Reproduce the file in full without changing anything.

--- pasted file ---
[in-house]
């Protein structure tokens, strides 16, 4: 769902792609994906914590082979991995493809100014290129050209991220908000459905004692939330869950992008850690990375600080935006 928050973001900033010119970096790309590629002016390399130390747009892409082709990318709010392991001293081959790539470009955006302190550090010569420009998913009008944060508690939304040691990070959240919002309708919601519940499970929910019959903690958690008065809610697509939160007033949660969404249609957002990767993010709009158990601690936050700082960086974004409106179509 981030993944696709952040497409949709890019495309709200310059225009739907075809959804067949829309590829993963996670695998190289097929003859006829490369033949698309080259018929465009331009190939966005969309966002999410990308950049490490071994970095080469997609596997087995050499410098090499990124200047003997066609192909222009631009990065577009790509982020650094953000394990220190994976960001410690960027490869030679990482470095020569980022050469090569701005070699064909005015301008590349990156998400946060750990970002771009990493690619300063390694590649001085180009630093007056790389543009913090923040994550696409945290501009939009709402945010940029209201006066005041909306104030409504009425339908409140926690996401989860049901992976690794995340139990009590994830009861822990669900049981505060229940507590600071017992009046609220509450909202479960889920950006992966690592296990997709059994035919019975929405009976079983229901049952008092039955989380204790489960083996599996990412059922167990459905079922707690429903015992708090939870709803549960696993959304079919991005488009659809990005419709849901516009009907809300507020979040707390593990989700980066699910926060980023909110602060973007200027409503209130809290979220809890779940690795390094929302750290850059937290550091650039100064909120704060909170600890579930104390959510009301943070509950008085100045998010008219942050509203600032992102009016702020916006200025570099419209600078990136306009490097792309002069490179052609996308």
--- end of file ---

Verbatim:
[in-house]
């Protein structure tokens, strides 16, 4: 769902792609994906914590082979991995493809100014290129050209991220908000459905004692939330869950992008850690990375600080935006 928050973001900033010119970096790309590629002016390399130390747009892409082709990318709010392991001293081959790539470009955006302190550090010569420009998913009008944060508690939304040691990070959240919002309708919601519940499970929910019959903690958690008065809610697509939160007033949660969404249609957002990767993010709009158990601690936050700082960086974004409106179509 981030993944696709952040497409949709890019495309709200310059225009739907075809959804067949829309590829993963996670695998190289097929003859006829490369033949698309080259018929465009331009190939966005969309966002999410990308950049490490071994970095080469997609596997087995050499410098090499990124200047003997066609192909222009631009990065577009790509982020650094953000394990220190994976960001410690960027490869030679990482470095020569980022050469090569701005070699064909005015301008590349990156998400946060750990970002771009990493690619300063390694590649001085180009630093007056790389543009913090923040994550696409945290501009939009709402945010940029209201006066005041909306104030409504009425339908409140926690996401989860049901992976690794995340139990009590994830009861822990669900049981505060229940507590600071017992009046609220509450909202479960889920950006992966690592296990997709059994035919019975929405009976079983229901049952008092039955989380204790489960083996599996990412059922167990459905079922707690429903015992708090939870709803549960696993959304079919991005488009659809990005419709849901516009009907809300507020979040707390593990989700980066699910926060980023909110602060973007200027409503209130809290979220809890779940690795390094929302750290850059937290550091650039100064909120704060909170600890579930104390959510009301943070509950008085100045998010008219942050509203600032992102009016702020916006200025570099419209600078990136306009490097792309002069490179052609996308």